“I love red.”

You go girl! Also, what amazes me about this is how women’s rights are still an issue today, and everyone is kind of saying that this woman doesn’t have the right to wear red. By the way, I’ll have Blanca Blanco remind you something.

No red-shaming!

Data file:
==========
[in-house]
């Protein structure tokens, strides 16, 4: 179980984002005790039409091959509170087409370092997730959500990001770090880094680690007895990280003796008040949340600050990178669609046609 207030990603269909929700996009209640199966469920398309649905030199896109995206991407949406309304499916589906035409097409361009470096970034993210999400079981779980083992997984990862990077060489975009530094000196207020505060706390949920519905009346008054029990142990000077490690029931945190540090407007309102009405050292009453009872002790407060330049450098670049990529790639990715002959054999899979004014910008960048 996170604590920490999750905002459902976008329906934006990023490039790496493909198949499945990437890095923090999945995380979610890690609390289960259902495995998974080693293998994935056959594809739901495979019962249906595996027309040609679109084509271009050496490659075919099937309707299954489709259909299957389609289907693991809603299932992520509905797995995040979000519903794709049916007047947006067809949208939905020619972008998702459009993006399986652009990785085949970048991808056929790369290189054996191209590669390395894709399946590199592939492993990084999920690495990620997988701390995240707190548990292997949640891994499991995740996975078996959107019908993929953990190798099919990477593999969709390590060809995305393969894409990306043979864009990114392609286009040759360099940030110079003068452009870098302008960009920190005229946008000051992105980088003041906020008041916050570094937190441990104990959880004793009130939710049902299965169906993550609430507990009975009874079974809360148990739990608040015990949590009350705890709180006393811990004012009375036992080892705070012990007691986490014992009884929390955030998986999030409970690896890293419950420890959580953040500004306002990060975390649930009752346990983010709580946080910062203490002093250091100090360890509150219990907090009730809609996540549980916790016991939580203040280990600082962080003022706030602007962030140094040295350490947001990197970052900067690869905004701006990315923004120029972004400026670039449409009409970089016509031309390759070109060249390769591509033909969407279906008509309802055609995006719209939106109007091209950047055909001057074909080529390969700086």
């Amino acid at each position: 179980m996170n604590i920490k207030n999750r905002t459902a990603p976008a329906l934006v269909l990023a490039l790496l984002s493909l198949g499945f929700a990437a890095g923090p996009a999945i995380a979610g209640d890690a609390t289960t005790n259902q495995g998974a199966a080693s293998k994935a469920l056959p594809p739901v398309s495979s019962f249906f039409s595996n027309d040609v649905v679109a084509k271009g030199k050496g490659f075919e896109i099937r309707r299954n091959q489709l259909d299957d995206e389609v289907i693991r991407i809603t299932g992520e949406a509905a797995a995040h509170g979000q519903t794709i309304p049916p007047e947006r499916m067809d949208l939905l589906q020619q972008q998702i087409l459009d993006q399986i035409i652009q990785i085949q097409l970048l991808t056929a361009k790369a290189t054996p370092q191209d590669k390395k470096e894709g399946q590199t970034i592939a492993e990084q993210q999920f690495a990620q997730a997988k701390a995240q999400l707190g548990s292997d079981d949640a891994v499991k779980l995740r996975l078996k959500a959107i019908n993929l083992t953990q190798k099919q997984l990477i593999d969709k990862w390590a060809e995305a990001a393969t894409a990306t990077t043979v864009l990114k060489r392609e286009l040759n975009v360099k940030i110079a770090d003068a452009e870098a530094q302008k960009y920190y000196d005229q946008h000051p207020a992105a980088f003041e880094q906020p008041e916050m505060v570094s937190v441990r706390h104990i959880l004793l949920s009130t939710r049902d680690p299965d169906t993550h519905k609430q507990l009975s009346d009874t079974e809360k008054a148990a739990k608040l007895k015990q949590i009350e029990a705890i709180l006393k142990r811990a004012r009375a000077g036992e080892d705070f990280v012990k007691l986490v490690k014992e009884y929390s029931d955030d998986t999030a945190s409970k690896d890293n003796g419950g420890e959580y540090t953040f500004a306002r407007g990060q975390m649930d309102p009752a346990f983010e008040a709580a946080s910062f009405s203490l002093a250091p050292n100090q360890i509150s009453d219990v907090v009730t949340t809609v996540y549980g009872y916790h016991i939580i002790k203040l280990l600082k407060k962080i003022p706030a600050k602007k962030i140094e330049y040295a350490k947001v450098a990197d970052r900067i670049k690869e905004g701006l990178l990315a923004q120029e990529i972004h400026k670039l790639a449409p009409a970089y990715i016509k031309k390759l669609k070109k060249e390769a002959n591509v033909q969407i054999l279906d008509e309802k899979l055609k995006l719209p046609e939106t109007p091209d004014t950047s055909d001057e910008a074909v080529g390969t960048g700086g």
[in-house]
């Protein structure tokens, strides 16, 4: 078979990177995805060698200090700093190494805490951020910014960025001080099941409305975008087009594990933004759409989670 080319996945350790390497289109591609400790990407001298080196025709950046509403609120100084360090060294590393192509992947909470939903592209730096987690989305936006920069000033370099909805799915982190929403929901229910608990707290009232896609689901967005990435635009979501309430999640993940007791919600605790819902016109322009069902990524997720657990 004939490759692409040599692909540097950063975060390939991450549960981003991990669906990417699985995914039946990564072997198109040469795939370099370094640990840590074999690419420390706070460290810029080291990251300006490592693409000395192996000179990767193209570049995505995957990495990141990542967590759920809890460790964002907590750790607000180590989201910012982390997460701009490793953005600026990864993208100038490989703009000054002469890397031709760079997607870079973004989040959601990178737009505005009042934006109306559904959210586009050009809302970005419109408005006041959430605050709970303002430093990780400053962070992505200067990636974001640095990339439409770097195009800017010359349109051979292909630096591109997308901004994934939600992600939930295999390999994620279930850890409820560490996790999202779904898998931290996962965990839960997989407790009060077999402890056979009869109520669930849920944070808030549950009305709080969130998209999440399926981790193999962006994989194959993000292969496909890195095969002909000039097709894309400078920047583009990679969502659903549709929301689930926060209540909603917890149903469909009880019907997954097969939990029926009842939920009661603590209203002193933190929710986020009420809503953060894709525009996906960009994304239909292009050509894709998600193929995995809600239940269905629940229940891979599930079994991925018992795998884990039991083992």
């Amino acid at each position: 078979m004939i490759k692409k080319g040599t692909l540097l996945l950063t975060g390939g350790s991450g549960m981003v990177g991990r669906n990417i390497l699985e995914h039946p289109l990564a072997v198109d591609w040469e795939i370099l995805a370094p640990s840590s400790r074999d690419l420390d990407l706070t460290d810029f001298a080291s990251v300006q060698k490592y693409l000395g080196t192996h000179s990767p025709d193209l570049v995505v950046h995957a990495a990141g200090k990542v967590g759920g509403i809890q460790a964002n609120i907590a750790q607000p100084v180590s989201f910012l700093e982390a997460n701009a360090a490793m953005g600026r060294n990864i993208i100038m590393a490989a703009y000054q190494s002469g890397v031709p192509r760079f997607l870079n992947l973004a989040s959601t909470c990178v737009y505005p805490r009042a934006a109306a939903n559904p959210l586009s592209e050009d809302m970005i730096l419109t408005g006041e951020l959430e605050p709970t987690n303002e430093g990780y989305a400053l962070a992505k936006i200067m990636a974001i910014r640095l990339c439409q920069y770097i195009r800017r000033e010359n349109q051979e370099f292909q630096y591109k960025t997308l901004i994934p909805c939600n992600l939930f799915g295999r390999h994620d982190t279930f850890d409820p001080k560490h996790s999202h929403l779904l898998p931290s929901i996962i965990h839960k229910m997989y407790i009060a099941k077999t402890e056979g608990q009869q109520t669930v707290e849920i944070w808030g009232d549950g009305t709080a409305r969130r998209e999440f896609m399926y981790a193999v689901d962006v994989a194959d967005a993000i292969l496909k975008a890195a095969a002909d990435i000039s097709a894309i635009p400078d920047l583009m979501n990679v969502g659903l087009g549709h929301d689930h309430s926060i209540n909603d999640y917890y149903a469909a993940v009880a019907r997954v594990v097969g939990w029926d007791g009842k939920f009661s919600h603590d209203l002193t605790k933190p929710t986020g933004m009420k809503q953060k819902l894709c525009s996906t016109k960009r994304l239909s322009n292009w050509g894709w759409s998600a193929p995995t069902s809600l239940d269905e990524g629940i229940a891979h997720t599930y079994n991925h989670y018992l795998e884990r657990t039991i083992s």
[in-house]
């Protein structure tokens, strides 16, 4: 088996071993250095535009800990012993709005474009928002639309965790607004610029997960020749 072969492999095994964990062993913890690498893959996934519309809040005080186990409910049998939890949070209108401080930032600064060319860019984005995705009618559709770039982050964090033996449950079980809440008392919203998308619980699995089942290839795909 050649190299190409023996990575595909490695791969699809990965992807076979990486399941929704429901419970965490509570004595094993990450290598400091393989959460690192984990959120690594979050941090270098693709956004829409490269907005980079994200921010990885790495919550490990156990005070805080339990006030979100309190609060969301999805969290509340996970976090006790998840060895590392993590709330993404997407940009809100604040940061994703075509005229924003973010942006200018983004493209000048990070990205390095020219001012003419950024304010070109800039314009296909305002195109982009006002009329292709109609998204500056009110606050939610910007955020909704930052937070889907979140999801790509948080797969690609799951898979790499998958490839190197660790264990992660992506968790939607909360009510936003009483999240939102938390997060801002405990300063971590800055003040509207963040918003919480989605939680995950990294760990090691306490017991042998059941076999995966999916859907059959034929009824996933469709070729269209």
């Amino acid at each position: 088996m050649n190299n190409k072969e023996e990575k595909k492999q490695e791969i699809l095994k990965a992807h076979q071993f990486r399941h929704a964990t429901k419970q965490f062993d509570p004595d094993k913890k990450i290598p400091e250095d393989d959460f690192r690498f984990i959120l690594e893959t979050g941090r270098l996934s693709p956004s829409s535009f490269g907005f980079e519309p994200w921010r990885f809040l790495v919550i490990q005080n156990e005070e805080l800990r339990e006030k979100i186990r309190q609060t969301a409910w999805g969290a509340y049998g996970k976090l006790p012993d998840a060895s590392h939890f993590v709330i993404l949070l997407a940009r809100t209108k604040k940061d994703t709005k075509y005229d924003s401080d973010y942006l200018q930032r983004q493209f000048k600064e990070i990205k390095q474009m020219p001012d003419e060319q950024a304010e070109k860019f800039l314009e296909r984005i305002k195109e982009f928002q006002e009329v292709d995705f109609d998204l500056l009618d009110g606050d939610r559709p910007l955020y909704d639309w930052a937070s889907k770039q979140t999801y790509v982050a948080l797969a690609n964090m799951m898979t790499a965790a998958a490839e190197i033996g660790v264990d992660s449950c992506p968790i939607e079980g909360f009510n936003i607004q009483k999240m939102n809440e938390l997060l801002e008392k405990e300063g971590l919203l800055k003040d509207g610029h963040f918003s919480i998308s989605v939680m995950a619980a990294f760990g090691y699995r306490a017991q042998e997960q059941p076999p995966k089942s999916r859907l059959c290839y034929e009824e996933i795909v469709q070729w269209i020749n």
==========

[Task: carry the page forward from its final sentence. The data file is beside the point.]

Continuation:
Next up, we’re gonna talk about Natalie Portman, or as I like to call her, one of the two people in a romantic relationship that had no chemistry in “Star Wars Episode II.” She’s a fine actress, but from a script perspective her character just didn’t work. During hear appearance at the Golden Globes, she went onstage alongside Ron Howard, and before going any further. Look at Natalie’s smile! She looks like she went into an orphanage, stayed awhile, and had a nice meal. And by a nice meal, I mean she ate all of the children! While the two were onstage, they were presenting the nominees and winner for Best Director. Natalie had one thing to say before the nominees were presented. She said, “And here are the all male nominees.” Best Director had five nominees, all of which were male. They are Christopher Nolan (Dunkirk), Steven Spielberg (The Post), Martin McDonagh (Three Billboards Outside Ebbing Missouri), Ridley Scott (All the Money in the World), and Guillermo del Toro (The Shape of Water). Let me just say that all of these from what I heard were completely justifiable nominees, and I can somewhat understand people complaining that Greta Gerwig (Lady Bird) or Patty Jenkins (Wonder Woman) didn’t get nominated. However, I don’t really find this joke funny. For one thing, it’s kind of forced and comes off as cringeworthy. Another thing I don’t like about it is that it’s basically shaming talented people, just because they’re men. Yes, you can technically say that the nominators are to blame here, but in reality, it doesn’t change the fact that you’re accusing them for nominating people and what they did was wrong because they have something that they can’t alter! Well, unless you get a procedure done. Not to mention, Portman was standing next to Ron Howard, a male director. Do I find the jab offensive? Not really. It’s just something that shouldn’t have been said. This may be a night to promote gender equality, but it’s also a night to celebrate achievement in film. And yes, more female directors would be nice, but it’s a female’s choice on whether or not she directs a movie just like how it’s a male’s choice. As much as I would love to see more great movies directed by women, I ultimately just want to see terrific movies directed by PEOPLE. Speaking of women and men, let’s talk about how the show opened.